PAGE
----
Date of Award


Document Type


Degree Name

Master of Science (MS)


Chemical Engineering


The Great Plains Gasification Plant located in Beulah, North Dakota, operated by the Dakota Gasification Company (DGC) is the only commercial production plant in the United States making synthetic natural gas (SNG) from coal. DGC operates 14 Lurgi gasifiers to produce 158 million ft3/day of SNG from 17,000 tons of North Dakota lignite coal. As the first step in constructing a model of the entire plant to control its operation and optimize the economic performance, an ASPEN/SP computer model (called RGAS) of a Lurgi gasifier was developed with the combined effort of several researchers. RGAS will predict the impact of changes in inputs on production rates and efficiency.

The model parameters (i.e., kinetic constants, heat transfer coefficient to the reactor wall, heat capacity of the volatiles, etc.) were previously optimized in different stages to obtain the best possible model predictions. Unfortunately, the model did not predict the output variables within desirable accuracy, necessitating further improvements to the RGAS model. In this study some model improvements were made or tried.

The FORTRAN routine, which models the combustion and gasification zones in the gasifier, requires an iterative approach for solution. The efficiency of the FORTRAN code has been enhanced by changing the convergence scheme, which reduced the simulation time by 75%. In addition, a Hooke-Jeeves pattern search algorithm has been included in the RGAS subroutine URE09, so that any optimization of parameters can be done automatically. This made optimization easy and efficient.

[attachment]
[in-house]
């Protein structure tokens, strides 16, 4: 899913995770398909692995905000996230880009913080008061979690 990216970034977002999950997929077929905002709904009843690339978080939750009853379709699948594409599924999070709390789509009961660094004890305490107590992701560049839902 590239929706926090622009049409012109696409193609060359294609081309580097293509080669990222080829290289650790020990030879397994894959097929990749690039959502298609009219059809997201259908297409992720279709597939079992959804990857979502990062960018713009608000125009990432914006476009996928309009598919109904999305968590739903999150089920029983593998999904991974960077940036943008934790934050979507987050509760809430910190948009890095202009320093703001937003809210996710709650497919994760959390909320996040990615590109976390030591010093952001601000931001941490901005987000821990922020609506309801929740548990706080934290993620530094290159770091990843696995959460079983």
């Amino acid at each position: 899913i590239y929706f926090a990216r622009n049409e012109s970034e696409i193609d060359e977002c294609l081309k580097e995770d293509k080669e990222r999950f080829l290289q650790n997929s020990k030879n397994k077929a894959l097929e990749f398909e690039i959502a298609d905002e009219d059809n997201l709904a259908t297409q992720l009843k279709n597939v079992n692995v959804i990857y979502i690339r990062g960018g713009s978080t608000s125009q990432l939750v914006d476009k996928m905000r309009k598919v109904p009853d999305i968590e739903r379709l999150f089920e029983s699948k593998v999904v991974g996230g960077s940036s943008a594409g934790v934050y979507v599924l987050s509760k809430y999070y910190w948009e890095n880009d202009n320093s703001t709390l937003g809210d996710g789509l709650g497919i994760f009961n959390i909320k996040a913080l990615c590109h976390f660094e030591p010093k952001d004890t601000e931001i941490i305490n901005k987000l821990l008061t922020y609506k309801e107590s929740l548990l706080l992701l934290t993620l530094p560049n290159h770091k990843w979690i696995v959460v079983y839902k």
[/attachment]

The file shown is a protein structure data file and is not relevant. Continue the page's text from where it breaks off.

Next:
Contrary to the actual volatile evolution, RGAS assumes devolatilization to be a linear, temperature dependent evolution of volatile matter. However, limited data on North Dakota lignite and available literature information indicate that the temperature dependence of volatile evolution is non-linear. A non-linear devolatilization model was tried, but it did not result in any significant improvements in the RGAS predictions so, the simple linear model was retained.

An optimized value of 1.7 for the activity of carbon was included in the definition of the equilibrium constants of the reversible reactions (previously it was assumed to be unity), which improved the flow predictions significantly. This can be justified by the fact that amorphous carbon from lignite coal has higher free energies than graphite.

This research project has been very successful. After the improvements were incorporated into the RGAS model, it predicted nine of the ten responses studied (the exception being reactor steam utilization) within the accuracy of the data.

The RGAS model is now complete, in terms of giving good predictions for the coal (lignite) used during the study period. However, kinetic parameters vary with coal composition since several of the reactions are catalyzed by the metals present in the coal. The addition of metal composition catalytic effects would allow predictions to take into account changing coal composition. This is recommended as the next step in making the RGAS model even more valuable as an optimization and control tool for the DGC plant in Beulah, North Dakota.